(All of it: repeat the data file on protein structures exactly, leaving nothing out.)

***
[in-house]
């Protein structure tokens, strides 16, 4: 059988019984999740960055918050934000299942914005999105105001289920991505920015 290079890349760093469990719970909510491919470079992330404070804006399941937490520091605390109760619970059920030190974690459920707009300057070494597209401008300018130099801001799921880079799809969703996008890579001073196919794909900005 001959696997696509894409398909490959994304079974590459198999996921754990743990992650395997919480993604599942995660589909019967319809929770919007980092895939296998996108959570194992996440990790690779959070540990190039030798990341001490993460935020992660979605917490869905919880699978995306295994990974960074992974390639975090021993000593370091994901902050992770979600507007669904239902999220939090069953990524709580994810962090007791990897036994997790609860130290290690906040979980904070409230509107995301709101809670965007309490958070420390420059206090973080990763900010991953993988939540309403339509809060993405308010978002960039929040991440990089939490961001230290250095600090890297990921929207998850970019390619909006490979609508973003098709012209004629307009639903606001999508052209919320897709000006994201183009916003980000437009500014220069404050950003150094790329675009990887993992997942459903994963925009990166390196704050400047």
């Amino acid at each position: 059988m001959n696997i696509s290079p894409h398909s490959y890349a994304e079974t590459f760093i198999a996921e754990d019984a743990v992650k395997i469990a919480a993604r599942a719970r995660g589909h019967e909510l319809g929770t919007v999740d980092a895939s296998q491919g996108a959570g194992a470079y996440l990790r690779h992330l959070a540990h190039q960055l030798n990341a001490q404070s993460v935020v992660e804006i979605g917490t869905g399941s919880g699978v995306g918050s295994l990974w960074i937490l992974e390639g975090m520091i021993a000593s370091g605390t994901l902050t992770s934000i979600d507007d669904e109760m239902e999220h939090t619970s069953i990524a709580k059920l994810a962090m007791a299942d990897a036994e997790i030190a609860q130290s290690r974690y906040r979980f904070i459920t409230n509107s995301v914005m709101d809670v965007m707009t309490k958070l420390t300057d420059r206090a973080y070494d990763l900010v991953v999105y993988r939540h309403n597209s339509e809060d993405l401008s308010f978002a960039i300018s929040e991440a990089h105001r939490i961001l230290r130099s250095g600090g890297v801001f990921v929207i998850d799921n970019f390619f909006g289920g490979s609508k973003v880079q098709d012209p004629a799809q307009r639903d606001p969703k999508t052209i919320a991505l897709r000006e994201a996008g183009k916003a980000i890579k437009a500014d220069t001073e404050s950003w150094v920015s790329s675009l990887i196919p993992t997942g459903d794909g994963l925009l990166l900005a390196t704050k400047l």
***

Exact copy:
[in-house]
């Protein structure tokens, strides 16, 4: 059988019984999740960055918050934000299942914005999105105001289920991505920015 290079890349760093469990719970909510491919470079992330404070804006399941937490520091605390109760619970059920030190974690459920707009300057070494597209401008300018130099801001799921880079799809969703996008890579001073196919794909900005 001959696997696509894409398909490959994304079974590459198999996921754990743990992650395997919480993604599942995660589909019967319809929770919007980092895939296998996108959570194992996440990790690779959070540990190039030798990341001490993460935020992660979605917490869905919880699978995306295994990974960074992974390639975090021993000593370091994901902050992770979600507007669904239902999220939090069953990524709580994810962090007791990897036994997790609860130290290690906040979980904070409230509107995301709101809670965007309490958070420390420059206090973080990763900010991953993988939540309403339509809060993405308010978002960039929040991440990089939490961001230290250095600090890297990921929207998850970019390619909006490979609508973003098709012209004629307009639903606001999508052209919320897709000006994201183009916003980000437009500014220069404050950003150094790329675009990887993992997942459903994963925009990166390196704050400047």
């Amino acid at each position: 059988m001959n696997i696509s290079p894409h398909s490959y890349a994304e079974t590459f760093i198999a996921e754990d019984a743990v992650k395997i469990a919480a993604r599942a719970r995660g589909h019967e909510l319809g929770t919007v999740d980092a895939s296998q491919g996108a959570g194992a470079y996440l990790r690779h992330l959070a540990h190039q960055l030798n990341a001490q404070s993460v935020v992660e804006i979605g917490t869905g399941s919880g699978v995306g918050s295994l990974w960074i937490l992974e390639g975090m520091i021993a000593s370091g605390t994901l902050t992770s934000i979600d507007d669904e109760m239902e999220h939090t619970s069953i990524a709580k059920l994810a962090m007791a299942d990897a036994e997790i030190a609860q130290s290690r974690y906040r979980f904070i459920t409230n509107s995301v914005m709101d809670v965007m707009t309490k958070l420390t300057d420059r206090a973080y070494d990763l900010v991953v999105y993988r939540h309403n597209s339509e809060d993405l401008s308010f978002a960039i300018s929040e991440a990089h105001r939490i961001l230290r130099s250095g600090g890297v801001f990921v929207i998850d799921n970019f390619f909006g289920g490979s609508k973003v880079q098709d012209p004629a799809q307009r639903d606001p969703k999508t052209i919320a991505l897709r000006e994201a996008g183009k916003a980000i890579k437009a500014d220069t001073e404050s950003w150094v920015s790329s675009l990887i196919p993992t997942g459903d794909g994963l925009l990166l900005a390196t704050k400047l």